Bardot uses smooth moves to solve a murder.
Brigitte Bardot graces a black Clément Hurel promo poster for Voulez-vous danser avec moi, and a Belgian poster as well, where the film was known by both its French title and as Wilt jij met mij dansen? In English it was called Come Dance with Me!, and in it Bardot indeed dances, but also pouts, flirts, schemes, and sleuths. It all starts when she weds a dentist. The couple are in love, but within months they're in constant marital conflict. The husband goes out one night and gets fishhooked by Dawn Addams, though he doesn't go all the way. Doesn't matter though, because it looks like he did in the photos shot by sneaky ass Serge Gainsbourg, who's photographing everything through the French doors—or as the French probably call them, the doors.
Nearly cheating makes the dentist realize how good he has it with Bardot—duh—but blackmail rears its ugly head when his almost affair shows up with the heavy petting photos. Though it may not sound like it, Voulez-vous danser avec moi is a comedy, or perhaps a dramedy. It's generally considered lesser Bardot, but is there really such a thing? It's satisfyingly wacky like Bardot films tend to be. For example, when Addams turns up dead, Bardot connives her way into a position at Addams' dance studio in order prove her husband is innocent of murder. The rest of the film is basically a caper comedy with dance numbers. Lesser Bardot or not, we suspect it'll get the job done for you just fine. Voulez-vous danser avec moi premiered in France today in 1959.
A young Bardot perfects her precocious style in Manina, la fille san voiles.
Brigitte Bardot took a while, like Marilyn Monroe, to morph into a bleached blonde, internationally famous sex symbol. The Girl in the Bikini, aka Manina, la fille sans voiles, presents a chance to see her just as she had begun to embark on that road. It was her second film and it opened when she was eighteen, but was shot while she was seventeen. The U.S. poster above doesn’t offer much in the way of style, but the film is another matter entirely.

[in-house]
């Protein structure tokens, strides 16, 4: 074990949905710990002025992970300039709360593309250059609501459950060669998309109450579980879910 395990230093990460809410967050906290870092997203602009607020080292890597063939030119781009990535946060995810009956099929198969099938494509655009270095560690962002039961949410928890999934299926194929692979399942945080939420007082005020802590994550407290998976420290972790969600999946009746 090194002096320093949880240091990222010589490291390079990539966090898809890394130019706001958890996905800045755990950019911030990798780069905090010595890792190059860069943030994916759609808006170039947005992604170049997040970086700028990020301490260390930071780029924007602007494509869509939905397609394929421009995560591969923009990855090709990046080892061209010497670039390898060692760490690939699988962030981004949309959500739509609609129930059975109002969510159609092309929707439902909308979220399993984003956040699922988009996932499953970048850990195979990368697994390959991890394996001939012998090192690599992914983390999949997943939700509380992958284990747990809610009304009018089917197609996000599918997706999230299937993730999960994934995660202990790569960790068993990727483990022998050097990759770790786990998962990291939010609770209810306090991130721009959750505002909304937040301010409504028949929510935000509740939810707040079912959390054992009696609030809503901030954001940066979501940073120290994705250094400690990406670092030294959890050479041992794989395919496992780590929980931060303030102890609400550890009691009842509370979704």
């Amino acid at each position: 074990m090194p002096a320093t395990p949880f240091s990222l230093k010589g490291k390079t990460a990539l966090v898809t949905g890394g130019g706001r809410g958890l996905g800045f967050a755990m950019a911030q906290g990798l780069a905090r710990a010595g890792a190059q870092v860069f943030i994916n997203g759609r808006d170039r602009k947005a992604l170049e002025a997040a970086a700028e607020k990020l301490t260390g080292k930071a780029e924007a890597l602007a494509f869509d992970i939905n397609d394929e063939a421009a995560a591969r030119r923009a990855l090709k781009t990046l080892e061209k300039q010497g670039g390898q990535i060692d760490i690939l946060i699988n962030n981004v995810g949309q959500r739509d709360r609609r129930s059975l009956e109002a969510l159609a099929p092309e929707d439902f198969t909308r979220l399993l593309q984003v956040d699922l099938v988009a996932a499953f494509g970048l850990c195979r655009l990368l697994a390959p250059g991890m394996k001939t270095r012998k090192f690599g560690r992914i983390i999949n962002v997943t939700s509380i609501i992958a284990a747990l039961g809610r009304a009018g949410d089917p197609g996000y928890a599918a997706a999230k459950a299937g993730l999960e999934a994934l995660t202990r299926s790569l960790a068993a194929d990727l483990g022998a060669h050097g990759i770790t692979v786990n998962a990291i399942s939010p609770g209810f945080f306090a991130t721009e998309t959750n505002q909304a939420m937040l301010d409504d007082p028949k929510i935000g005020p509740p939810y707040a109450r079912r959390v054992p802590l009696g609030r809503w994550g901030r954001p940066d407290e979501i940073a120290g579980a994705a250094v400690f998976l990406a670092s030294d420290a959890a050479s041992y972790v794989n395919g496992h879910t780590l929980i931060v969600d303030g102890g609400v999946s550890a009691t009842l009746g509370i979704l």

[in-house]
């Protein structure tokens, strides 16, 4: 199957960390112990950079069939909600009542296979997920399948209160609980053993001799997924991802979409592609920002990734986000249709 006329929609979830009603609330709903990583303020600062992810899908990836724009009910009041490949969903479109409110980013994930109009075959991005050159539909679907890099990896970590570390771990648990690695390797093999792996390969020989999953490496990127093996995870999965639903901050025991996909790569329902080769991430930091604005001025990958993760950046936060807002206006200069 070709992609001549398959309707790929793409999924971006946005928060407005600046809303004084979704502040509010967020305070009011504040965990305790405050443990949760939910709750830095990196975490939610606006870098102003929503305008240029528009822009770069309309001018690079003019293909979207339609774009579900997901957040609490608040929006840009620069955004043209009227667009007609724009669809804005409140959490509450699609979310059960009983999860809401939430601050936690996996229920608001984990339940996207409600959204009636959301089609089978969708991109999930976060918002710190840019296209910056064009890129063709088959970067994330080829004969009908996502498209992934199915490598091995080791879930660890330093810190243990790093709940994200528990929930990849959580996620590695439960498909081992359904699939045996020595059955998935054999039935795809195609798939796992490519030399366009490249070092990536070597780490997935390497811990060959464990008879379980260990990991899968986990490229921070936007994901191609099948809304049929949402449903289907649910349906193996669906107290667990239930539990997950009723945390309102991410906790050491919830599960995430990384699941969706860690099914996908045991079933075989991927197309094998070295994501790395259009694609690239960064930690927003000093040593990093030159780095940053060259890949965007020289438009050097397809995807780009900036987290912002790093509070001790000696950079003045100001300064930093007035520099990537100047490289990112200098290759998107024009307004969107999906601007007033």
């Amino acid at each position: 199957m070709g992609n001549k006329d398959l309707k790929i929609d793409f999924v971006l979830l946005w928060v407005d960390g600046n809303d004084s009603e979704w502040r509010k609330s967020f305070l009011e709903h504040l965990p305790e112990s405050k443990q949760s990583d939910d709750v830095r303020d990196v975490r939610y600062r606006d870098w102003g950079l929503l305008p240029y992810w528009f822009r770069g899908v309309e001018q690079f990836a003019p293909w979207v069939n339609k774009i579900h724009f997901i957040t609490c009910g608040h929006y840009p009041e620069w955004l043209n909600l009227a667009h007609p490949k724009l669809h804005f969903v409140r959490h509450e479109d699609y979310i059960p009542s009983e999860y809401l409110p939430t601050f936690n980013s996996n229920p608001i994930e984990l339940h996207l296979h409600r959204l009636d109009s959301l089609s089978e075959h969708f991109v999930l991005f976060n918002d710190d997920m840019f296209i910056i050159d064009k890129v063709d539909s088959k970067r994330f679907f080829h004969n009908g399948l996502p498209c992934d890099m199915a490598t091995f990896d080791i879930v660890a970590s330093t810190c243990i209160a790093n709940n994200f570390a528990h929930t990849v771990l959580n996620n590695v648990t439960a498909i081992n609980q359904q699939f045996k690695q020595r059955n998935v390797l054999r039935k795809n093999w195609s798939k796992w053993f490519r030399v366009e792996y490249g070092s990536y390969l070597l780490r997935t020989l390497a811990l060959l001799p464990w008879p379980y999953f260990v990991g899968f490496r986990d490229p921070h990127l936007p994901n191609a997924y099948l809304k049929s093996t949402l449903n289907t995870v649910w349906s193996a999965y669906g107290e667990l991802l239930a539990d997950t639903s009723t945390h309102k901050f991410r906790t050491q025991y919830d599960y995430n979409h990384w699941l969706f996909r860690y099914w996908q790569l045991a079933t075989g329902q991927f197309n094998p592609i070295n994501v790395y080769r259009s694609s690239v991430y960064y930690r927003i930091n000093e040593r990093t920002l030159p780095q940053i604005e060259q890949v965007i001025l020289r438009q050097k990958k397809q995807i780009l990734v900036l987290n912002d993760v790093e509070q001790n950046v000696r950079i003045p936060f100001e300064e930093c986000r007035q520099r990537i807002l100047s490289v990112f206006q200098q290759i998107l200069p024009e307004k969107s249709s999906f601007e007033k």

Bardot plays a lighthouse keeper’s daughter who meets two men determined to find a treasure myth says was lost at sea after the Peloponnesian War. She appears about halfway through the film, sun spangled and filled with energy, frolicking on a rocky shore while almost—but never quite—losing her bikini. One of the treasure hunters
makes time for romance, while the other schemes to steal the loot. Bardot seems oblivious to the effect she has on men, and this innocent sexiness would be a style she’d hone to razor sharpness in later movies. It’s high on style and light on substance (and acting ability), ultimately quite watchable (and in true egalitarian French fashion, the guys also spend much of the movie barely clothed).
Just above you see two production stills, one of which was the basis for the American poster, followed by a very famous promo photo from the film showing a nude Bardot at the seaside. And below we have a few more posters—first, the original French promo by Guy Ferard Noël, followed by an alternate version by Clément Hurel. Below those are two more, including a French-language Belgian poster. Manina, la fille sans voiles premiered in France in December 1952, and in the U.S. today in 1958.
The French poster artist Hukel was a master, and for that matter so was this other guy named Hurel.